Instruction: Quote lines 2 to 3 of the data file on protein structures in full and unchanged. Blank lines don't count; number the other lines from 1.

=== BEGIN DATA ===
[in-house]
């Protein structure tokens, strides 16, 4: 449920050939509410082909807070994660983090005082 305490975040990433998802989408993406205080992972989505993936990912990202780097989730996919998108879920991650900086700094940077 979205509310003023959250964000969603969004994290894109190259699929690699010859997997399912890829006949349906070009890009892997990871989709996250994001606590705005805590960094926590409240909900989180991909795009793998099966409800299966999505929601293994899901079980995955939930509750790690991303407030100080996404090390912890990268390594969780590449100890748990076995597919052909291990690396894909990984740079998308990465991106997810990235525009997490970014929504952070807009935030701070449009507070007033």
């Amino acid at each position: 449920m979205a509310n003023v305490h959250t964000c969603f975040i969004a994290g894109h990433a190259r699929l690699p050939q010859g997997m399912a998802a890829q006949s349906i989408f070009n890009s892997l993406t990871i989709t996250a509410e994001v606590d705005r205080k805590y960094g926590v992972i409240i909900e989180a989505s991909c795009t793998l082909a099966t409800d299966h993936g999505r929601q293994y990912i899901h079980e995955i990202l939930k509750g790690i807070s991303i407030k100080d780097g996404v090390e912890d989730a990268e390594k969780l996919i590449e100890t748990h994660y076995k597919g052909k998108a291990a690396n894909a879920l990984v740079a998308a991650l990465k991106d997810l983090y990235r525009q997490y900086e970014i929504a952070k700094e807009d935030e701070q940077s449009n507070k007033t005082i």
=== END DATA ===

């Protein structure tokens, strides 16, 4: 449920050939509410082909807070994660983090005082 305490975040990433998802989408993406205080992972989505993936990912990202780097989730996919998108879920991650900086700094940077 979205509310003023959250964000969603969004994290894109190259699929690699010859997997399912890829006949349906070009890009892997990871989709996250994001606590705005805590960094926590409240909900989180991909795009793998099966409800299966999505929601293994899901079980995955939930509750790690991303407030100080996404090390912890990268390594969780590449100890748990076995597919052909291990690396894909990984740079998308990465991106997810990235525009997490970014929504952070807009935030701070449009507070007033």
């Amino acid at each position: 449920m979205a509310n003023v305490h959250t964000c969603f975040i969004a994290g894109h990433a190259r699929l690699p050939q010859g997997m399912a998802a890829q006949s349906i989408f070009n890009s892997l993406t990871i989709t996250a509410e994001v606590d705005r205080k805590y960094g926590v992972i409240i909900e989180a989505s991909c795009t793998l082909a099966t409800d299966h993936g999505r929601q293994y990912i899901h079980e995955i990202l939930k509750g790690i807070s991303i407030k100080d780097g996404v090390e912890d989730a990268e390594k969780l996919i590449e100890t748990h994660y076995k597919g052909k998108a291990a690396n894909a879920l990984v740079a998308a991650l990465k991106d997810l983090y990235r525009q997490y900086e970014i929504a952070k700094e807009d935030e701070q940077s449009n507070k007033t005082i």